The two of us had been dreaming of an expedition to Baffin Island’s big walls ever since we started climbing together in 2013. We'd ogled photos, trip reports, and the guidebook for the past three years, always kicking the can down the road on taking the trip. This year, with the help of Live Your Dream grants from the American Alpine Club for both of us, we finally made it happen.
With hopes of going to the Sam Ford Fjord by boat and climbing the Chinese Wall, we arrived in Clyde River in early August. Our outfitter, Levi Palituq, informed us that the sea ice had not broken up enough to allow travel to the Sam Ford region. After studying some maps, Levi agreed to take us into Clyde Inlet. Levi had never taken climbers to this area, there is no info on it in the guidebook, nor could we find references in the AAJ, so we believe we may have been the first climbers to visit Clyde Inlet. We inspected several good-looking walls before getting dropped off at the base of Umiguqjuaq Wall at midnight. The wall (69°59'21"N, 69°49'56"W) is located on the peninsula where the Cormack Arm splits to the west while Clyde Inlet continues to the south. The Inuit name for the formation roughly translates to “pubic mound,” as the wall bears some resemblance.
We spent a day studying the cliff for potential lines. Seeing very few crack systems on the face, we chose a line on the southwest buttress that would link several small to medium-sized corners.
Blessed with good weather, we averaged about two pitches per day. As we moved up the wall, the climbing continually unfolded along a natural line. Most pitches involved much transitioning between aid and free. After eight days of climbing, we reached a large, talus-covered ledge at the base of the 500’ summit block. Exploring this ledge, we found that we could walk to the northwest side of the formation and scramble to the summit. Not wanting to take this path of least resistance, we decided to continue climbing up the south face the next morning. With an early start, we abandoned our haul bags, free climbed to the summit, and returned to the ledge.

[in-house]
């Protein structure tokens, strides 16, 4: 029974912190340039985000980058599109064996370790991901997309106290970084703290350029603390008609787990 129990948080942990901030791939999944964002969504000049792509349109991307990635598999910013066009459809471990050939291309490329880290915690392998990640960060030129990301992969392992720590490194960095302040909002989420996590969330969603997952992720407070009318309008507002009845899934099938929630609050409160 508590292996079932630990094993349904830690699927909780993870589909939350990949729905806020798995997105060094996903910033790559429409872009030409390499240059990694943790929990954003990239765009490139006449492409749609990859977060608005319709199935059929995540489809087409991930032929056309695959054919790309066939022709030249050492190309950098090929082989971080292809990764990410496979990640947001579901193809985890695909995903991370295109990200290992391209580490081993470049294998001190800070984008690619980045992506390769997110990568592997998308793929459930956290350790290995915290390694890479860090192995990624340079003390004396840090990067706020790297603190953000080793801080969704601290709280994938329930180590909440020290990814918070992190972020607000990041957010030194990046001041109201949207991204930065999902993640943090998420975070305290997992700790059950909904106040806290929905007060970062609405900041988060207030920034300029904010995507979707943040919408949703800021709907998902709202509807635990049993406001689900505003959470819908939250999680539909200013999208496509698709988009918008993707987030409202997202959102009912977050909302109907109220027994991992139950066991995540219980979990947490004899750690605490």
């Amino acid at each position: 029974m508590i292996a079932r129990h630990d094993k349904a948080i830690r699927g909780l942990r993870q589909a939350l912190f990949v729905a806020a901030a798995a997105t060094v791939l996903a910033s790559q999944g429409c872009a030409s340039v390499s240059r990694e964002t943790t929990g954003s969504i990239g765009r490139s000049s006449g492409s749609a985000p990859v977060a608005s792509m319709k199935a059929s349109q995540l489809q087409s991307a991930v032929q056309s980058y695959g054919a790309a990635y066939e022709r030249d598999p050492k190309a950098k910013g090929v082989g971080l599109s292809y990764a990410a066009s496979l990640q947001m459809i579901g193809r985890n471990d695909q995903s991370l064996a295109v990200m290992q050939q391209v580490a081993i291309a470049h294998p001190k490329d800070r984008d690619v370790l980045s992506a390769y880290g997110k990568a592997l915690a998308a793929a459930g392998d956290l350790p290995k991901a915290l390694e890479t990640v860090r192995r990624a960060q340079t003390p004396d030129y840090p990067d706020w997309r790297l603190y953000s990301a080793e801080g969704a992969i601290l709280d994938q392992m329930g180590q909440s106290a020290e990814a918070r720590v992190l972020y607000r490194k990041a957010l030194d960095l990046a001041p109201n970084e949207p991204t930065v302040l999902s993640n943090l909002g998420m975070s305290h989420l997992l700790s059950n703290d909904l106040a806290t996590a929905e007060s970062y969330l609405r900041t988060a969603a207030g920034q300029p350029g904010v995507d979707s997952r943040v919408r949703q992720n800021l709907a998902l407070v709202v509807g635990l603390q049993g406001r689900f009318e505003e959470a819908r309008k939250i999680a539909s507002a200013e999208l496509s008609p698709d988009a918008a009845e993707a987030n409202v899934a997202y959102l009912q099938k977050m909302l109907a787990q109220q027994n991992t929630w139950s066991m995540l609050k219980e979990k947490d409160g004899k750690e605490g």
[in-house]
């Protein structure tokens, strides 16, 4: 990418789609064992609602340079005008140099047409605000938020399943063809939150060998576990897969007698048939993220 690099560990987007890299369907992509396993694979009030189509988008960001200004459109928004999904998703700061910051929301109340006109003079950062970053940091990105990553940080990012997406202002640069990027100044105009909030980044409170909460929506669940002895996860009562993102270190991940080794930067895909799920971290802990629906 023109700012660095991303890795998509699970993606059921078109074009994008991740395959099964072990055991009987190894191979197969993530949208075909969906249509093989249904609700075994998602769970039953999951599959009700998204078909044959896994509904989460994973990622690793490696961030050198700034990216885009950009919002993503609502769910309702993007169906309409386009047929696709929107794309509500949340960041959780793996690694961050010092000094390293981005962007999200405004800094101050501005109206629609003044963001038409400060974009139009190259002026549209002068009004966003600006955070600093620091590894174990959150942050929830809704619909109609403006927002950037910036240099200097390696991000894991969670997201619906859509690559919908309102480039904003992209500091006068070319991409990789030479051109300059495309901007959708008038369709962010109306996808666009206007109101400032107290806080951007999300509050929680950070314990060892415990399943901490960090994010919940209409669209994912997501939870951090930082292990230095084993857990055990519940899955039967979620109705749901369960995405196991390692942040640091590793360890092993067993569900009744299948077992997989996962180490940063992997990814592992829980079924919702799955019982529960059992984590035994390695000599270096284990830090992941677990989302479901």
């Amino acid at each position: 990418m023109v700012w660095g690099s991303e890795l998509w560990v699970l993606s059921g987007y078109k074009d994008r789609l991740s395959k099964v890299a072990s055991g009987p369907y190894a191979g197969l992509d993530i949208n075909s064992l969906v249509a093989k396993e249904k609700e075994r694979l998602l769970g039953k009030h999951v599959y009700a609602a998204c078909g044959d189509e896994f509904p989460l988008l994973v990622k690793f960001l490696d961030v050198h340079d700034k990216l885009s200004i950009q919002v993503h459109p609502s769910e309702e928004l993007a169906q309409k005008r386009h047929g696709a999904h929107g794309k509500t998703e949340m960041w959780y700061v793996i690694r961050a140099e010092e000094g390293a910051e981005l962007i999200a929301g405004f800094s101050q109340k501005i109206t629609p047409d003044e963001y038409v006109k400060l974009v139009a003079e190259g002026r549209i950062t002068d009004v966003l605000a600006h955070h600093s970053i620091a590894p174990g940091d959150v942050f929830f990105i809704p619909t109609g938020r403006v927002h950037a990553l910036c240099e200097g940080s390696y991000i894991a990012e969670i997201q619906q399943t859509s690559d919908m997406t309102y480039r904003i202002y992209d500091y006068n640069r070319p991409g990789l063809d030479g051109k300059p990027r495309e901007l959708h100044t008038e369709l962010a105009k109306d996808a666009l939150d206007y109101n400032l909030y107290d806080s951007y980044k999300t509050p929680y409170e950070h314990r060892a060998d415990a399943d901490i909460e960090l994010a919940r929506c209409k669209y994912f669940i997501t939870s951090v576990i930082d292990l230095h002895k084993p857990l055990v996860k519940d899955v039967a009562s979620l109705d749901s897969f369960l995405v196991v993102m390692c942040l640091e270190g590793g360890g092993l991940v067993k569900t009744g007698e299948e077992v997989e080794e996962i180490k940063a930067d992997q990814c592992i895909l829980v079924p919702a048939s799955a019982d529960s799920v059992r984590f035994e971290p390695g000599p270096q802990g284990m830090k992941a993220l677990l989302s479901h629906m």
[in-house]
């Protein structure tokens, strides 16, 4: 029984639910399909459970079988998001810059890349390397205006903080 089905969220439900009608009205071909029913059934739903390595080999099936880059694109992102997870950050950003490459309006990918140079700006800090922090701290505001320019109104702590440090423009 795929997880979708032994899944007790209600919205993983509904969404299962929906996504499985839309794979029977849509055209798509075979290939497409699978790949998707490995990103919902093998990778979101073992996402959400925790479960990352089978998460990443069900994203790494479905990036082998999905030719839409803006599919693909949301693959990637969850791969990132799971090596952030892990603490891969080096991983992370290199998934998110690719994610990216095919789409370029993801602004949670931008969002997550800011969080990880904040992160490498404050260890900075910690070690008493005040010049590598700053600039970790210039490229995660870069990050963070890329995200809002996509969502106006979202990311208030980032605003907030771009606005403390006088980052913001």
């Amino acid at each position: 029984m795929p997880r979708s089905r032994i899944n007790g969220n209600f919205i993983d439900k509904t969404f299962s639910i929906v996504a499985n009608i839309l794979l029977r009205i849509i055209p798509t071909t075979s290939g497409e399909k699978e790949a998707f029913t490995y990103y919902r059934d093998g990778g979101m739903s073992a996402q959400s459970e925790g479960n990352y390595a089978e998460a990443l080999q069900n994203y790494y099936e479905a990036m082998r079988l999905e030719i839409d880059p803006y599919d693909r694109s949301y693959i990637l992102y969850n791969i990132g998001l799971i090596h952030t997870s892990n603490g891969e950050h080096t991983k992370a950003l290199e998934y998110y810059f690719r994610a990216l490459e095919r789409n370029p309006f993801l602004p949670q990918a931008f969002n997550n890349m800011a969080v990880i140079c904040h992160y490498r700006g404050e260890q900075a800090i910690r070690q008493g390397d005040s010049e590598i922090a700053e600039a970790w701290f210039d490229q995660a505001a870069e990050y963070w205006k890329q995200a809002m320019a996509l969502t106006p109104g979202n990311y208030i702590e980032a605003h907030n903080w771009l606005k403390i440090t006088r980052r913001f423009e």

The next day, we descended from the talus ledge to our base camp via the large gully to the west of the wall. This descent involved 16 hours of long rappels and dragging haul bags down the steep, talus-filled gulley.
We named our route Marooned at Midnight (700m, VI 5.11a A3), as this best described how we felt upon being dropped on the isolated shoreline in the middle of the night. With conditions too rough for boat travel, we spent three days awaiting Levi’s return. During this time, we practiced our marksmanship with the .303 that Levi had provided for polar bear defense. Fortunately, we never needed to use the flares, bear-bangers, or the rifle to drive away bears.
The Mitten formation boasts several unclimbed
freestanding towers. Sam England and Ryan Litltle
climbed 10 pitches on the rightmost tower during their
2017 expedition. Photo by Sam England
When Levi picked us up, he told us he planned to spend the next two days hunting in Clyde Inlet. After exploring other possible climbing objectives aboard Levi’s boat, he dropped us at the base of a formation he called “The Mitten,” with hopes of making a push-style free ascent of “The Thumb” spire. We climbed 10 pitches through very featured terrain up to 5.10a, making it about 75 percent of the way to the summit. We retreated when we could no longer find a manageable free climbing line. After riding out a snowstorm in our base camp, we began the journey home.
– Sam England and Ryan Little, USA